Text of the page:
It’s not insignificant that Burlap to Cashmere’s second album is self-titled. It’s usually a band’s debut album that bears this distinction, but in many ways, this seems like the maiden voyage of a new band. For one thing, thirteen years separate this release from Burlap to Cashmere’s debut album, Anybody Out There, and while three key members—singer/songwriter Steven Delopoulos, guitarist John Philippidis and drummer Theodore Pagano—are back on board, it’s still a new lineup, employing its own singular sonic methods.
Delopoulos started the band in the mid ‘90s as a school project for his theater program at New York City’s Marymount College, with his cousin Philippidis. By the time they graduated to the New York club scene they were a full-fledged band, eventually incorporating five other players, including Pagano. On their 1998 A&M debut, Burlap to Cashmere blended acoustic-oriented folk-rock, international influences and lyrics that endeared them to the Christian rock community, ultimately earning a Dove Award (the CCM world’s GRAMMY equivalent). According to Delopolous, though, his influences were strictly secular, centered on “folk music from Woody Guthrie all the way to Ani DiFranco.” Explaining BTC’s mix of singer/songwriter sounds and intense Mediterranean rhythms, he recalls, “My cousin Johnny and I come from a Greek household. That’s all we were taught to listen to, those rhythms were all we knew…once I heard American folk-pop music, like Paul Simon, Cat Stevens, for example, I unconsciously felt free to explore.”
But even though Burlap to Cashmere worked up a mighty head of steam in their initial incarnation, a combination of factors Delopolous describes as “fatigue and youth” brought an end to the band. Delopolous released a solo album, Philippidis played with a number of other artists and BTC receded into the drifts of history.
Cut to the present day —a reconstituted Burlap to Cashmere hunkers down to craft a batch of new tracks with hotshot producer Mitchell Froom (Elvis Costello, Suzanne Vega, Los Lobos) for Sony subsidiary Jive Records, scaling down their size, their sound, and the spiritual fervor of their lyrics. “Everything is different now,” reckons Delopoulos. “Then we were a seven-piece band, now we are a five-piece. It was a circus back then, but a good one. We were like kids playing fast and loud. Hyper, emotional…just pure, fantastic chaos. Now we are less, and the music is softer.” On the lack of a specific agenda in his songwriting, Delopoulos says, “Growing up listening to Dylan, Van Morrison, Cat Stevens…I never got the feeling that they were trying to change anyone. I feel the same way…I believe Oscar Wilde said, ‘All art is quite useless.’ That said, true spirituality has nothing to do with guitars and lyrics, true art is a personal transcendence.”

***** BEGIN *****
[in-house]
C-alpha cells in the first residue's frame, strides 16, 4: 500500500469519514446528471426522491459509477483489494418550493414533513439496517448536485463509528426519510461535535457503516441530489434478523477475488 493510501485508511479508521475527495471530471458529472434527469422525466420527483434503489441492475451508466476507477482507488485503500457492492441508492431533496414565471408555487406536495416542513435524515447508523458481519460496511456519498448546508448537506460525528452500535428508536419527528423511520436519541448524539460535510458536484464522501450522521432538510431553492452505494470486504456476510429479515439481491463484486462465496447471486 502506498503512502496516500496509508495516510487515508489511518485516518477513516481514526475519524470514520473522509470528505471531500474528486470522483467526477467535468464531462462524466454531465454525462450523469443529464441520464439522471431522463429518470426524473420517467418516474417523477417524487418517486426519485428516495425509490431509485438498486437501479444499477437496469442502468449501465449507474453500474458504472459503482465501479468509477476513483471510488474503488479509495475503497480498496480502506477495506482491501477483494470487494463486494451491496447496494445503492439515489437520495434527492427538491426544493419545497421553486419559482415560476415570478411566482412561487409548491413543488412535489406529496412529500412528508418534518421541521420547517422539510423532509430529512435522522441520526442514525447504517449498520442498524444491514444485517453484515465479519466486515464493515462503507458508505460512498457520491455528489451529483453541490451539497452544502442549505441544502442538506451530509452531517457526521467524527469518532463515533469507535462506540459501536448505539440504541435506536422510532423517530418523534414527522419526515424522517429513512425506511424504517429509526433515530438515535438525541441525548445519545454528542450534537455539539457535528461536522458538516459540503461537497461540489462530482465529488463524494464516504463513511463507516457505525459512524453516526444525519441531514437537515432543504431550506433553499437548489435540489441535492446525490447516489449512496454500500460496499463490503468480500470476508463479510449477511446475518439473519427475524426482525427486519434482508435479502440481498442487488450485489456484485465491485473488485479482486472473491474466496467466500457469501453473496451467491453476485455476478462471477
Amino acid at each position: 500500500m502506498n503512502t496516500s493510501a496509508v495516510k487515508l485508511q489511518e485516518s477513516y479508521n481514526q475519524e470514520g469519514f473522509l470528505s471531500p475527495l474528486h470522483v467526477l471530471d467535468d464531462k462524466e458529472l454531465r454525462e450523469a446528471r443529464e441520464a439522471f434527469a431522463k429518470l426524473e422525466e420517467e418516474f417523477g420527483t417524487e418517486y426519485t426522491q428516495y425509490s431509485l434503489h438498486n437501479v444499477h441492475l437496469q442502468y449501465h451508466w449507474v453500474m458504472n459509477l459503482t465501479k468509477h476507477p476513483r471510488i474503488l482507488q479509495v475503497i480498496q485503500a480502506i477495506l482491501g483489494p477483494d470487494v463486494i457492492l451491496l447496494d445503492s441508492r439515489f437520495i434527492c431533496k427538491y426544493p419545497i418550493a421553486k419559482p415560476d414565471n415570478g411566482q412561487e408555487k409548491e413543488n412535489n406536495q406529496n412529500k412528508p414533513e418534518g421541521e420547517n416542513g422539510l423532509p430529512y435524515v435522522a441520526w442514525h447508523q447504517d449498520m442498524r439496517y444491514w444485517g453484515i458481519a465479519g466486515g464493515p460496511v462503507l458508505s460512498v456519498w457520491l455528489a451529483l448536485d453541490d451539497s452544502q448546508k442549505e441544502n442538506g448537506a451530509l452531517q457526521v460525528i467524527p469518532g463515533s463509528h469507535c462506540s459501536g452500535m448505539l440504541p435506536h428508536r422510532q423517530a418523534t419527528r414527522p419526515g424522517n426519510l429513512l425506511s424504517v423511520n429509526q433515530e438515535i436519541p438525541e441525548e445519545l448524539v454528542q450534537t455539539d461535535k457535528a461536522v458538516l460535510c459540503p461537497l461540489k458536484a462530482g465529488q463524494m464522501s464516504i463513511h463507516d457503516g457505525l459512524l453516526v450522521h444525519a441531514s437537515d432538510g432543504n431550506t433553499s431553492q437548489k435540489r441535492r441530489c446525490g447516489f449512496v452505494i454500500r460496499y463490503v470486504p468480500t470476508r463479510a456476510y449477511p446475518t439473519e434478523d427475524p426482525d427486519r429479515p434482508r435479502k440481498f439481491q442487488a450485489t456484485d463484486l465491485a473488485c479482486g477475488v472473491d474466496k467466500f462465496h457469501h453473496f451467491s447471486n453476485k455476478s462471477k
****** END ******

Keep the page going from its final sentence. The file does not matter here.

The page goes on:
In the quest for that transcendence, the smaller, softer Burlap to Cashmere has created an album full of subtle, harmonically sophisticated songs that mostly bear a contemplative, low-key feel, reminiscent of Paul Simon’s pre-global period. “I just get turned off when noise overrules content,” comments Delopoulos. Nevertheless, the guys still know how to pull a churning, infectious rocker out of their collective back pocket when they want to. Just try getting the insistent “Build a Wall” out of your head after even a single hearing.
There are number of factors that brought about this unexpected second wind for the band. The most dramatic was a horrible 2005 incident where Philippides was almost killed in a road-rage conflict. “That brought us closer together as family,” says Delopoulos. “Another [factor] is, plain and simple, we are not good at having other trades for an income. We’re just not good at anything else. Another big factor was our drummer, Theodore Pagano reentering the picture.” Delopoulos also gives a lot of credit for helping to keep the band’s flame burning to the band’s manager, Tom Lewis. “Without him, I’m not really sure what would become of us,” he remarks.
But don’t let the more pragmatic side of Delopoulos’s reasons for the reunion fool you. After all, there are temp services and convenience-store counters from San Diego to Staten Island staffed by musicians with no other skills. Burlap to Cashmere aren’t merely a bunch of careerists desperate to milk their cash cow anew (Anybody Out There did, after all, sell nearly half a million copies). They’re plainly driven by deeper motivations, and their work is powered by a combination of passion and craft that can’t be simulated or manufactured. In other words, they’re the real thing.